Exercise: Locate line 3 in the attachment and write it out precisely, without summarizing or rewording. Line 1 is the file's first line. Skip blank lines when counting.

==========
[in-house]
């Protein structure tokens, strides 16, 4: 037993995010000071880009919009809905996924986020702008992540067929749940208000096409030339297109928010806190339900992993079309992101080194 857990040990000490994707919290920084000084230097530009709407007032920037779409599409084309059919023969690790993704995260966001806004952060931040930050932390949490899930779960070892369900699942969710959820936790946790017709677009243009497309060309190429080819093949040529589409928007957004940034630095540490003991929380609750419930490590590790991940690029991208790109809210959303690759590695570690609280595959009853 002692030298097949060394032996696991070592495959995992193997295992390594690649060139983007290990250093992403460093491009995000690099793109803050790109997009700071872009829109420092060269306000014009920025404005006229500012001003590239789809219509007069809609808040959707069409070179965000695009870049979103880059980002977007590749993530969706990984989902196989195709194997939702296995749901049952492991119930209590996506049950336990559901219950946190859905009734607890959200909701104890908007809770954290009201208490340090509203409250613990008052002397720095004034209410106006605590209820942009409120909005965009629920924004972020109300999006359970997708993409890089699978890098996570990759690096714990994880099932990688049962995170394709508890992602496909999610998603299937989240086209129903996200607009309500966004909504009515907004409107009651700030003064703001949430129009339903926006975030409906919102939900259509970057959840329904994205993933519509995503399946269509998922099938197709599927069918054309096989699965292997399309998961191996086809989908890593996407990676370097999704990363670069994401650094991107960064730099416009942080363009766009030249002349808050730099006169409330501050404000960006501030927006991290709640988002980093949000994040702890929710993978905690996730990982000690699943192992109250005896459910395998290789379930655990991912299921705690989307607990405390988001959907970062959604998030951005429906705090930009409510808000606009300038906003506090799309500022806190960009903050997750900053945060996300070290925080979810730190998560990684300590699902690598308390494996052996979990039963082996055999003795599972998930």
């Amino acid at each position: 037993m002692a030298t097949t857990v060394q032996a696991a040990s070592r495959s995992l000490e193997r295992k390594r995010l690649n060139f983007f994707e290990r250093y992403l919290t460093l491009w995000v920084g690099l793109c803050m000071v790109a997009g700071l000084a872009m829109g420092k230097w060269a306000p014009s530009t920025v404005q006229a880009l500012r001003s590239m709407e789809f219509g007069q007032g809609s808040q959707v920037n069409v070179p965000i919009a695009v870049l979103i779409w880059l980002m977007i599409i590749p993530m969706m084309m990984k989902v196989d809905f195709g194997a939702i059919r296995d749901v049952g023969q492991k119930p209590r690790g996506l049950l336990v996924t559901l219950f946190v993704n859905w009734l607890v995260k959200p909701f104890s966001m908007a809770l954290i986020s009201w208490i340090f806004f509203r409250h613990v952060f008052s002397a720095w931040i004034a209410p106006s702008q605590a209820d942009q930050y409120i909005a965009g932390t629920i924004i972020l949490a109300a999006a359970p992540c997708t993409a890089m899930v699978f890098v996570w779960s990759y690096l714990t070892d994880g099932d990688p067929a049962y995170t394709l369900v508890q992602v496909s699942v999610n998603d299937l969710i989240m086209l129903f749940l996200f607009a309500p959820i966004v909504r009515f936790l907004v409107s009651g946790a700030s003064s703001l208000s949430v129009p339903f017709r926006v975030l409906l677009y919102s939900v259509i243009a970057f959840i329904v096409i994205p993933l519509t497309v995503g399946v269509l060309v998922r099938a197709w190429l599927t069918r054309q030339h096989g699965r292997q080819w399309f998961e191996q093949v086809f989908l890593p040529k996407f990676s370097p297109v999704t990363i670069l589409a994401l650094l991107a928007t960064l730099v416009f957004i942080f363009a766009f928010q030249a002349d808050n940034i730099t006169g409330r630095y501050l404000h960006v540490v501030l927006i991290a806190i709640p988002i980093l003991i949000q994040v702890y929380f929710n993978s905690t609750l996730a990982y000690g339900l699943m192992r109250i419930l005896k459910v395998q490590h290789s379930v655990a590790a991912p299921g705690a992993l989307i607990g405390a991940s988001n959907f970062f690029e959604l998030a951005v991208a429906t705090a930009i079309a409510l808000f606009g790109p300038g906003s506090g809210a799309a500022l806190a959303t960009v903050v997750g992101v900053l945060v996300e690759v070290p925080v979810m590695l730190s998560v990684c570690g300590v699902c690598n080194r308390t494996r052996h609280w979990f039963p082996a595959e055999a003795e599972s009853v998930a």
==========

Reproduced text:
């Amino acid at each position: 037993m002692a030298t097949t857990v060394q032996a696991a040990s070592r495959s995992l000490e193997r295992k390594r995010l690649n060139f983007f994707e290990r250093y992403l919290t460093l491009w995000v920084g690099l793109c803050m000071v790109a997009g700071l000084a872009m829109g420092k230097w060269a306000p014009s530009t920025v404005q006229a880009l500012r001003s590239m709407e789809f219509g007069q007032g809609s808040q959707v920037n069409v070179p965000i919009a695009v870049l979103i779409w880059l980002m977007i599409i590749p993530m969706m084309m990984k989902v196989d809905f195709g194997a939702i059919r296995d749901v049952g023969q492991k119930p209590r690790g996506l049950l336990v996924t559901l219950f946190v993704n859905w009734l607890v995260k959200p909701f104890s966001m908007a809770l954290i986020s009201w208490i340090f806004f509203r409250h613990v952060f008052s002397a720095w931040i004034a209410p106006s702008q605590a209820d942009q930050y409120i909005a965009g932390t629920i924004i972020l949490a109300a999006a359970p992540c997708t993409a890089m899930v699978f890098v996570w779960s990759y690096l714990t070892d994880g099932d990688p067929a049962y995170t394709l369900v508890q992602v496909s699942v999610n998603d299937l969710i989240m086209l129903f749940l996200f607009a309500p959820i966004v909504r009515f936790l907004v409107s009651g946790a700030s003064s703001l208000s949430v129009p339903f017709r926006v975030l409906l677009y919102s939900v259509i243009a970057f959840i329904v096409i994205p993933l519509t497309v995503g399946v269509l060309v998922r099938a197709w190429l599927t069918r054309q030339h096989g699965r292997q080819w399309f998961e191996q093949v086809f989908l890593p040529k996407f990676s370097p297109v999704t990363i670069l589409a994401l650094l991107a928007t960064l730099v416009f957004i942080f363009a766009f928010q030249a002349d808050n940034i730099t006169g409330r630095y501050l404000h960006v540490v501030l927006i991290a806190i709640p988002i980093l003991i949000q994040v702890y929380f929710n993978s905690t609750l996730a990982y000690g339900l699943m192992r109250i419930l005896k459910v395998q490590h290789s379930v655990a590790a991912p299921g705690a992993l989307i607990g405390a991940s988001n959907f970062f690029e959604l998030a951005v991208a429906t705090a930009i079309a409510l808000f606009g790109p300038g906003s506090g809210a799309a500022l806190a959303t960009v903050v997750g992101v900053l945060v996300e690759v070290p925080v979810m590695l730190s998560v990684c570690g300590v699902c690598n080194r308390t494996r052996h609280w979990f039963p082996a595959e055999a003795e599972s009853v998930a």